At the start of 2020, I was asked for my insights about how to improve an initiative that sought to invest in and develop emerging venture capital fund managers, and to create a more diverse community of fund managers. Needless to say, 2020 has not been a great year for my writing habit. On account of a global pandemic, it’s been a bit more challenging to find the time and energy to write, but I finally wrote down my thoughts and proposals for anyone thinking about supporting first-time and non-incumbent fund managers.
But first, why even care about venture capital fund managers? It seems like every other hour someone is starting a new fund. Venture capital hot takes on Twitter range from myopic to inspiring. Do we really need more venture capital fund managers?
With my new book, Share Equity, I’ve been examining how we can have more diverse representation of people in senior leadership levels of the venture capital industry, share practical tools and resources, and shine the spotlight on role models – particularly women who have successfully founded their own firms and raised their own funds. Only 6.5% of the fastest growing firms as identified by Inc. magazine since 1996 were funded by venture capital, according to Kauffman Foundation. Personal savings, bank loans, and credit cards fund the vast majority of fast-growing firms. Marco Da Rin, Thomas Hellmann, and Manju Puri examined several research reports on venture capital and found, across many studies, less than 1% of startups raise money from venture capital.
Economic Activity and Innovation Attributable to Venture Capital-Backed Firms
Between 1980 and 2010, 35% of all US initial public offerings were by firms that had been funded by venture capital. And despite being the funding source for only 1% of startups, venture capital-backed firms accounted for 5.3% to 7.3% of employment (based on a study in 2011.) Venture capitalists tend to select more innovative companies to invest in and venture capital investors play a significant role in the commercialization of innovative technologies. Venture capitalists fund future public companies, support future employers, and help launch innovative technologies of the future.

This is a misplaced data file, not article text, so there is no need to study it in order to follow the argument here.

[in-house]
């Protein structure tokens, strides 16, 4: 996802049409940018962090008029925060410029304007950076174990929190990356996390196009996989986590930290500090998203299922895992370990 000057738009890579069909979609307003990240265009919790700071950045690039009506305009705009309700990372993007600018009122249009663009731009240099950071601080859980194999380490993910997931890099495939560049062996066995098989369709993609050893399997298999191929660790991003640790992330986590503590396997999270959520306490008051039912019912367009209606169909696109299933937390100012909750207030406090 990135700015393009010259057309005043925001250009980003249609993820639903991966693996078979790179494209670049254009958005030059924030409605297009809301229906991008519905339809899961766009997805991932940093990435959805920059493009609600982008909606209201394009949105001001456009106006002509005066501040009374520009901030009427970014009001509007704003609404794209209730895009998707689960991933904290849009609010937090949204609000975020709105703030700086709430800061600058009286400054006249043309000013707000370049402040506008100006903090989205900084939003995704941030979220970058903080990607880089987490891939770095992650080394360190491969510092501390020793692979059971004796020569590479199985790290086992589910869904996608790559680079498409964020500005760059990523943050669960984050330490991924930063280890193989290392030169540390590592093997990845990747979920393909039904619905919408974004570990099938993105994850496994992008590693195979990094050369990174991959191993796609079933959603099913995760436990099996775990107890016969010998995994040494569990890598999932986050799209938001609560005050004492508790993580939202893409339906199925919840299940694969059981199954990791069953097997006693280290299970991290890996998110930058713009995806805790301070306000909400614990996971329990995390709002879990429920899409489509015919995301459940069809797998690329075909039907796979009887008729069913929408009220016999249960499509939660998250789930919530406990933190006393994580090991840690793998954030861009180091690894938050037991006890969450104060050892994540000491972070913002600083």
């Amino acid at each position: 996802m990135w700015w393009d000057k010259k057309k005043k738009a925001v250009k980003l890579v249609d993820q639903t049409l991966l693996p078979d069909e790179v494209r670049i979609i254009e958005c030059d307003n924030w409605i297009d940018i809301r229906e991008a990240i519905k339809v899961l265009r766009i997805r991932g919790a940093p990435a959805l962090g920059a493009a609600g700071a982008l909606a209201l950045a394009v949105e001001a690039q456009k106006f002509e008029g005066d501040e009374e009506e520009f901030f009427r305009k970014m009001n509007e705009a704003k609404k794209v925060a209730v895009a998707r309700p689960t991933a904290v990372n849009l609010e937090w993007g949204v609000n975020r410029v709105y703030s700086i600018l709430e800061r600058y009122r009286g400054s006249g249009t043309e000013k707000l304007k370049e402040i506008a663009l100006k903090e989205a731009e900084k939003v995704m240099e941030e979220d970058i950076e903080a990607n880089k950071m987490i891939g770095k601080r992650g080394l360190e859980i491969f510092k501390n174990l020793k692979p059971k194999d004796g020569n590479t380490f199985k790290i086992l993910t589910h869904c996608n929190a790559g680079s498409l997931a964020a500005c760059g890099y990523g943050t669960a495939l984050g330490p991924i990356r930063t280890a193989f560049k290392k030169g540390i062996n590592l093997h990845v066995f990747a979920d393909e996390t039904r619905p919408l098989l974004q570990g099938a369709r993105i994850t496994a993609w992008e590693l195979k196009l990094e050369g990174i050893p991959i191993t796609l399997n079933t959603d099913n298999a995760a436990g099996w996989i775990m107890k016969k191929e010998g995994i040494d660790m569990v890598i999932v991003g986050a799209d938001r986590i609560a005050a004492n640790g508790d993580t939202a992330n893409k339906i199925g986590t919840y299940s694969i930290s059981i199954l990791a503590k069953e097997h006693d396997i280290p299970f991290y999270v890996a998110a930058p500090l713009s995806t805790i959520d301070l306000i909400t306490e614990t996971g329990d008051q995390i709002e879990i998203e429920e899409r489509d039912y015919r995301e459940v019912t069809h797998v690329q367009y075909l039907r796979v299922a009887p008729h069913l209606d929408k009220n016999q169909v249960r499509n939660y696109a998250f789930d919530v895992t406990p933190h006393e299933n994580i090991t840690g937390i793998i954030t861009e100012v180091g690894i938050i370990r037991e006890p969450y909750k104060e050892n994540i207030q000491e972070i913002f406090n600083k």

Let me recap: although venture capital is the source of funding for only 6.5% of fast-growing firms and less than 1% overall for startups, the impacts of venture capital-backed businesses are more wide-spread. Venture capital-backed companies develop technologies that are implemented by non-VC-backed businesses and that are adopted by individuals. The jobs of the future are generated by VC-backed businesses or potentially eliminated or saved by them. Venture capital-backed companies disproportionately contribute to greater job creation, innovation, and companies of the future (including ones that eventually IPO). It is this outsized impact on the economy, the future, and our societies that has me really interested in ensuring a diverse group of people have decision-making authority in venture capital.
What Fund Investors Can Do Differently
As I was thinking about and writing Share Equity, I got really hung up on the things that were difference-makers for the fund managers who successfully started their firms and raised their funds. Privilege and advantage was a resonant theme, as was the importance of people and partners, in the form of networks, community, anchor investors, and mentors. You probably wouldn’t be surprised that being purpose-driven and persistence were difference-makers. You might be surprised that previous experience wasn’t really cited as a factor, but dig deeper and you realize all the fund managers I interviewed did have previous experience and exposure to the technology and innovation ecosystem in some way. A recurring theme was the opportunity for disruption at the fund investor level.